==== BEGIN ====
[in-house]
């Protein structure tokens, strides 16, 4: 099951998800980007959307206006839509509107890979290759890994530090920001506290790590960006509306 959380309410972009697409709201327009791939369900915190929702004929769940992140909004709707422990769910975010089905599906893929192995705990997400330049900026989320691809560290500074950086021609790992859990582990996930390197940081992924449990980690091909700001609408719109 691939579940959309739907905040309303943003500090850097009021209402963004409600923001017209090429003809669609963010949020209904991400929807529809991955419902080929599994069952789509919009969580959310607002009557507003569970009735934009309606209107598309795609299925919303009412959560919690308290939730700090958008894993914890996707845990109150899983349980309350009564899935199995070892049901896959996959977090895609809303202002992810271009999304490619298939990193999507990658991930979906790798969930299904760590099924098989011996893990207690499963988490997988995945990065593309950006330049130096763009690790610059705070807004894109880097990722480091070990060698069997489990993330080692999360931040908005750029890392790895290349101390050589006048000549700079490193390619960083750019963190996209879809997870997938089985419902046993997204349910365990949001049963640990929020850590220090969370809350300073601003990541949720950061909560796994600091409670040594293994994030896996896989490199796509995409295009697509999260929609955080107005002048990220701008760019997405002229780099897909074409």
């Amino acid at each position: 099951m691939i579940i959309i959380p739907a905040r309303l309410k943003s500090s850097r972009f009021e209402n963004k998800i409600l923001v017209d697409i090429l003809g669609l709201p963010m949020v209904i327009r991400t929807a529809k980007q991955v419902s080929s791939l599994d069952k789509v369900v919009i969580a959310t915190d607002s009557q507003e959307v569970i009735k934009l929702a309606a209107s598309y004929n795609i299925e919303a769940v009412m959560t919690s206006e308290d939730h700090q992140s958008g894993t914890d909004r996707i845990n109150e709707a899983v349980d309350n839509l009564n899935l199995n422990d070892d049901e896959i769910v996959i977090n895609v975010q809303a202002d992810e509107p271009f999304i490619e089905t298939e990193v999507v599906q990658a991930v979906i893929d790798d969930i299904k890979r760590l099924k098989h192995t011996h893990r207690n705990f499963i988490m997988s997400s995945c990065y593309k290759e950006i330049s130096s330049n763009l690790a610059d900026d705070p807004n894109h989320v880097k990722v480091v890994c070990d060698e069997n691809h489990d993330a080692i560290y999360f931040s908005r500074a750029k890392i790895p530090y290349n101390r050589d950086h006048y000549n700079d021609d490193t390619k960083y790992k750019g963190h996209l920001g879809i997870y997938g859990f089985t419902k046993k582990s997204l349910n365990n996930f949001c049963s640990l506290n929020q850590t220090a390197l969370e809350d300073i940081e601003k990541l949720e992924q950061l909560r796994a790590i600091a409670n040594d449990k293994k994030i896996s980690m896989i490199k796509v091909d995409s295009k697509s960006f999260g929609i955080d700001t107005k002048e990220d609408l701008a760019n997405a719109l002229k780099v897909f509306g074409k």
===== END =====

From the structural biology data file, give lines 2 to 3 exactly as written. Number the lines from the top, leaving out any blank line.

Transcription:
């Protein structure tokens, strides 16, 4: 099951998800980007959307206006839509509107890979290759890994530090920001506290790590960006509306 959380309410972009697409709201327009791939369900915190929702004929769940992140909004709707422990769910975010089905599906893929192995705990997400330049900026989320691809560290500074950086021609790992859990582990996930390197940081992924449990980690091909700001609408719109 691939579940959309739907905040309303943003500090850097009021209402963004409600923001017209090429003809669609963010949020209904991400929807529809991955419902080929599994069952789509919009969580959310607002009557507003569970009735934009309606209107598309795609299925919303009412959560919690308290939730700090958008894993914890996707845990109150899983349980309350009564899935199995070892049901896959996959977090895609809303202002992810271009999304490619298939990193999507990658991930979906790798969930299904760590099924098989011996893990207690499963988490997988995945990065593309950006330049130096763009690790610059705070807004894109880097990722480091070990060698069997489990993330080692999360931040908005750029890392790895290349101390050589006048000549700079490193390619960083750019963190996209879809997870997938089985419902046993997204349910365990949001049963640990929020850590220090969370809350300073601003990541949720950061909560796994600091409670040594293994994030896996896989490199796509995409295009697509999260929609955080107005002048990220701008760019997405002229780099897909074409």
């Amino acid at each position: 099951m691939i579940i959309i959380p739907a905040r309303l309410k943003s500090s850097r972009f009021e209402n963004k998800i409600l923001v017209d697409i090429l003809g669609l709201p963010m949020v209904i327009r991400t929807a529809k980007q991955v419902s080929s791939l599994d069952k789509v369900v919009i969580a959310t915190d607002s009557q507003e959307v569970i009735k934009l929702a309606a209107s598309y004929n795609i299925e919303a769940v009412m959560t919690s206006e308290d939730h700090q992140s958008g894993t914890d909004r996707i845990n109150e709707a899983v349980d309350n839509l009564n899935l199995n422990d070892d049901e896959i769910v996959i977090n895609v975010q809303a202002d992810e509107p271009f999304i490619e089905t298939e990193v999507v599906q990658a991930v979906i893929d790798d969930i299904k890979r760590l099924k098989h192995t011996h893990r207690n705990f499963i988490m997988s997400s995945c990065y593309k290759e950006i330049s130096s330049n763009l690790a610059d900026d705070p807004n894109h989320v880097k990722v480091v890994c070990d060698e069997n691809h489990d993330a080692i560290y999360f931040s908005r500074a750029k890392i790895p530090y290349n101390r050589d950086h006048y000549n700079d021609d490193t390619k960083y790992k750019g963190h996209l920001g879809i997870y997938g859990f089985t419902k046993k582990s997204l349910n365990n996930f949001c049963s640990l506290n929020q850590t220090a390197l969370e809350d300073i940081e601003k990541l949720e992924q950061l909560r796994a790590i600091a409670n040594d449990k293994k994030i896996s980690m896989i490199k796509v091909d995409s295009k697509s960006f999260g929609i955080d700001t107005k002048e990220d609408l701008a760019n997405a719109l002229k780099v897909f509306g074409k």